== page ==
Daily Devotion 30 September 2020
2 Samuel 18:32-19:4 ‘A Parent’s Grief’
32 King David said to the Cushite, “Is it well with the young man Absalom?” The Cushite answered, “May the enemies of my lord the king, and all who rise up to do you harm, be like that young man.” 33 The king was deeply moved, and went up to the chamber over the gate, and wept; and as he went, he said, “O my son Absalom, my son, my son Absalom! Would that I had died instead of you, O Absalom, my son, my son!”
1 It was told Joab, “The king is weeping and mourning for Absalom.” 2 So the victory that day was turned into mourning for all the troops; for the troops heard that day, ‘The king is grieving for his son.’ 3 The troops stole into the city that day as soldiers steal in who are ashamed when they flee in battle. 4 The king covered his face, and the king cried with a loud voice, “O my son Absalom, O Absalom, my son, my son!”
This must surely be one of the most poignant passages in the Old Testament. The preceding chapters describe Absalom’s rebellion against his father, up to his violent death at the hands of Joab. King David perhaps realises that the young man was paying the price of his father’s sin as well as his own. Of course, only those who have lost a son or a daughter can fully grasp the extent of King David’s grief. My parents grieved for my sister Mary and my brother Rodney, born in 1938 and 1940 (both of whom died before I was born), but did so privately, and I could never really understand the deep sadness they must have felt.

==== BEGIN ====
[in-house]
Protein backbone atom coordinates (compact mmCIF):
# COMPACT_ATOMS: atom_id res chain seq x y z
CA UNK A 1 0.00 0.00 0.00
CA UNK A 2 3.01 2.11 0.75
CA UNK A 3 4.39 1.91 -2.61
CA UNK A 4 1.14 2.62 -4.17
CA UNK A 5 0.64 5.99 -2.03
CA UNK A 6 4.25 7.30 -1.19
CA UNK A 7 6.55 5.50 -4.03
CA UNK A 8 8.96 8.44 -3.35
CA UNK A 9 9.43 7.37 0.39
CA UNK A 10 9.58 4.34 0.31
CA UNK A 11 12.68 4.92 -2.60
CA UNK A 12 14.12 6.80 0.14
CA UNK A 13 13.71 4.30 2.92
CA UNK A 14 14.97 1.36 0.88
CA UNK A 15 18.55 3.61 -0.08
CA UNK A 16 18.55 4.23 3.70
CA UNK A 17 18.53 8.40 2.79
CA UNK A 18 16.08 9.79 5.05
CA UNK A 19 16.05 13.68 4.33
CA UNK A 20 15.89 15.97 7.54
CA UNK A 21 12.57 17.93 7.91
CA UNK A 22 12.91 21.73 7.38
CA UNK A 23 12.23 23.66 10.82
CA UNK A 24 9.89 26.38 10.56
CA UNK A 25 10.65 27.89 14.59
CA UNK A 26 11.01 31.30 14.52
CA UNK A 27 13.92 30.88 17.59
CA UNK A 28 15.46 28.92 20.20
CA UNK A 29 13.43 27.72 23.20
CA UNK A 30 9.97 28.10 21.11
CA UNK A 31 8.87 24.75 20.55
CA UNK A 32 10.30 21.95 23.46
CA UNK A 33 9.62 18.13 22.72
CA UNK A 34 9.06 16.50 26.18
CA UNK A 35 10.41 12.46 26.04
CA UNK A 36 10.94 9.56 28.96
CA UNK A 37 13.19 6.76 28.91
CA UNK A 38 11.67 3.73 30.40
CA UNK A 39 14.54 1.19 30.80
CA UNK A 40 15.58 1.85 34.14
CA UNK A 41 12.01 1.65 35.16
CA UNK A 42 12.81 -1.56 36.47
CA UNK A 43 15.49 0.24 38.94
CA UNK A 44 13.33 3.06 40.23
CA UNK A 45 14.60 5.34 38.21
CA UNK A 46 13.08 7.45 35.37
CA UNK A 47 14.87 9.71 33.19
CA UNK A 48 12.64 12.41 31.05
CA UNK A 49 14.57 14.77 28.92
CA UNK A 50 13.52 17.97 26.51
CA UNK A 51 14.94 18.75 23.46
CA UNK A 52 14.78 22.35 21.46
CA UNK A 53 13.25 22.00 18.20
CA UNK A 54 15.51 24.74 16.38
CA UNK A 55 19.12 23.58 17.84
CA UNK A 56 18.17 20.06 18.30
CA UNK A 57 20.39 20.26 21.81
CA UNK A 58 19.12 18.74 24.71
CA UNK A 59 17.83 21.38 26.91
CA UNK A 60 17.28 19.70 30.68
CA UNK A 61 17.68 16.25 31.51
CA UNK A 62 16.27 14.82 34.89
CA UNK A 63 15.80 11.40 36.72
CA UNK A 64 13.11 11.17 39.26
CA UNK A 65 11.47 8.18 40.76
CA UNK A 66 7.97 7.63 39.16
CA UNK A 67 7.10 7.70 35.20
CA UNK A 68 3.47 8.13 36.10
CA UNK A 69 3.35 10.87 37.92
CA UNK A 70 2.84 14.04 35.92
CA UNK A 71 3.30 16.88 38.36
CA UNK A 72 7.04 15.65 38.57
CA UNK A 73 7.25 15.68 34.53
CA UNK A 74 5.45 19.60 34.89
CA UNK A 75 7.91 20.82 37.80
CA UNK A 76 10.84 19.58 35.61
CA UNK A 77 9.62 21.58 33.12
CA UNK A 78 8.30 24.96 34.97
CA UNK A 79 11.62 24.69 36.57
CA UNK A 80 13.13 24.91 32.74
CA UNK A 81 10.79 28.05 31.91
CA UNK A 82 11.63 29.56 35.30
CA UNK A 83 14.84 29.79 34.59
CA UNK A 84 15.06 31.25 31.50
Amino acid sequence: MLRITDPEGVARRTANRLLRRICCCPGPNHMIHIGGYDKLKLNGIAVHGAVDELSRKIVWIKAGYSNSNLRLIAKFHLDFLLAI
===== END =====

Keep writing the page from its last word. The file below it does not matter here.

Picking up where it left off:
However, these situations, apparently so tragic, can teach us something about God’s relationship with us. Perhaps the most well-known illustration Jesus used was his parable of the Prodigal Son, and the way in which the father, though hurt beyond measure by his sons, has nothing but love and compassion for them. More than that, of course – for Jesus, the Son of God himself, was to die a shameful death upon the cross.
And so, if Charles Wesley could write (StF 208): ‘Our God contracted to a span incomprehensibly made man’, then we must surely wonder in amazement at the lengths to which God has gone to redeem us. We have to humbly accept the mystery of love, as expressed in Marjorie Dobson’s beautiful hymn (StF 733):
God, hold us, enfold us, till weeping has passed;
when flickering hope parts the shadows at last.
One step at a time you will help us to move
to face new horizons, held safe in your love.
Loving God, your Son died for all, so that, free from sin, we might live for righteousness and anticipate eternal life here and now. As your love has been poured into our hearts, so may our lives reflect your glory, that we may become the daughters and sons you long for us to be. Through Christ our Lord, Amen.
Reflection & Prayer © 2020 Barrie Tabraham.
Hymn words: © Marjorie Dobson.
Images freely available online.
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